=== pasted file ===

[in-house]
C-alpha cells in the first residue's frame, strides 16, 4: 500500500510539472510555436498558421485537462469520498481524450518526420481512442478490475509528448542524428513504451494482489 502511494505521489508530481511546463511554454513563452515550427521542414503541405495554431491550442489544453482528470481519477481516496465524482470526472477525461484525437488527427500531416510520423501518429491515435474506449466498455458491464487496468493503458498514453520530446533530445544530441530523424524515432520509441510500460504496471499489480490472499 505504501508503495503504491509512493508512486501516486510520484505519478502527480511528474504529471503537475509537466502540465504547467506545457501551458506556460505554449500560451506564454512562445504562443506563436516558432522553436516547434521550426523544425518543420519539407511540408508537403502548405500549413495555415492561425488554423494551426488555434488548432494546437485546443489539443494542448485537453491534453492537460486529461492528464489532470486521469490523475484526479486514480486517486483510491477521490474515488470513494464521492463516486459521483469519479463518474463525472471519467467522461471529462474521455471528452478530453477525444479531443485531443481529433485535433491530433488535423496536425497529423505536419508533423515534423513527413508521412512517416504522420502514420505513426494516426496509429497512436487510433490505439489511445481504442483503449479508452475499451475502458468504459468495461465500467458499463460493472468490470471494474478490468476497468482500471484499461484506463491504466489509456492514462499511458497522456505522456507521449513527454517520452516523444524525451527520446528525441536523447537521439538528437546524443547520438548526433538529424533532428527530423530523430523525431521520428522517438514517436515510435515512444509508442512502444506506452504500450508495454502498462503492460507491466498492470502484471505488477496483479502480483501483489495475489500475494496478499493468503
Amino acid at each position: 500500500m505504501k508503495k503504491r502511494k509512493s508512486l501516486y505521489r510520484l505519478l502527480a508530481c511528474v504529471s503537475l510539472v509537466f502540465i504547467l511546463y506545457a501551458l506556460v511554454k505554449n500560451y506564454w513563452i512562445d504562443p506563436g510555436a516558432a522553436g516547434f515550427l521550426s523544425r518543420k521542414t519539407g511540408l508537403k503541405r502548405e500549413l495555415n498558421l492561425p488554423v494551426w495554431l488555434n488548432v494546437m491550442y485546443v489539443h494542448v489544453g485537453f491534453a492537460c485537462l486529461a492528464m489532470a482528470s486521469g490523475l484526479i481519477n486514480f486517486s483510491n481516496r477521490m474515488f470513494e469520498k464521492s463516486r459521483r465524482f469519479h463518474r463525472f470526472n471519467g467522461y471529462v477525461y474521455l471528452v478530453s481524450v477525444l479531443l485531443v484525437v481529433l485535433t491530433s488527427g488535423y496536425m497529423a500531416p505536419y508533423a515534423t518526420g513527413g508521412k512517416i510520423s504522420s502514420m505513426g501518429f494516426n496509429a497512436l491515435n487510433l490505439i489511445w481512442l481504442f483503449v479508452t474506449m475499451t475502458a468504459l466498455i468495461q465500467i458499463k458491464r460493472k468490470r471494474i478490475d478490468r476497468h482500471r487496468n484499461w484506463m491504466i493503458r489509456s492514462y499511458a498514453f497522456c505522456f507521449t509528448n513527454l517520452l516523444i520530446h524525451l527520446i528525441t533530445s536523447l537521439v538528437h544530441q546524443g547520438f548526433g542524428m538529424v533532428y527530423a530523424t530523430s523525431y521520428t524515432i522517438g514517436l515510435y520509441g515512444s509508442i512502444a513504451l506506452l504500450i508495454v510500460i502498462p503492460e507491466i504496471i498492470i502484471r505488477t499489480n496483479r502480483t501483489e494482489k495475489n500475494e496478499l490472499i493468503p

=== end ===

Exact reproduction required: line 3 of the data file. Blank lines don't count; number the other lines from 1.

Amino acid at each position: 500500500m505504501k508503495k503504491r502511494k509512493s508512486l501516486y505521489r510520484l505519478l502527480a508530481c511528474v504529471s503537475l510539472v509537466f502540465i504547467l511546463y506545457a501551458l506556460v511554454k505554449n500560451y506564454w513563452i512562445d504562443p506563436g510555436a516558432a522553436g516547434f515550427l521550426s523544425r518543420k521542414t519539407g511540408l508537403k503541405r502548405e500549413l495555415n498558421l492561425p488554423v494551426w495554431l488555434n488548432v494546437m491550442y485546443v489539443h494542448v489544453g485537453f491534453a492537460c485537462l486529461a492528464m489532470a482528470s486521469g490523475l484526479i481519477n486514480f486517486s483510491n481516496r477521490m474515488f470513494e469520498k464521492s463516486r459521483r465524482f469519479h463518474r463525472f470526472n471519467g467522461y471529462v477525461y474521455l471528452v478530453s481524450v477525444l479531443l485531443v484525437v481529433l485535433t491530433s488527427g488535423y496536425m497529423a500531416p505536419y508533423a515534423t518526420g513527413g508521412k512517416i510520423s504522420s502514420m505513426g501518429f494516426n496509429a497512436l491515435n487510433l490505439i489511445w481512442l481504442f483503449v479508452t474506449m475499451t475502458a468504459l466498455i468495461q465500467i458499463k458491464r460493472k468490470r471494474i478490475d478490468r476497468h482500471r487496468n484499461w484506463m491504466i493503458r489509456s492514462y499511458a498514453f497522456c505522456f507521449t509528448n513527454l517520452l516523444i520530446h524525451l527520446i528525441t533530445s536523447l537521439v538528437h544530441q546524443g547520438f548526433g542524428m538529424v533532428y527530423a530523424t530523430s523525431y521520428t524515432i522517438g514517436l515510435y520509441g515512444s509508442i512502444a513504451l506506452l504500450i508495454v510500460i502498462p503492460e507491466i504496471i498492470i502484471r505488477t499489480n496483479r502480483t501483489e494482489k495475489n500475494e496478499l490472499i493468503p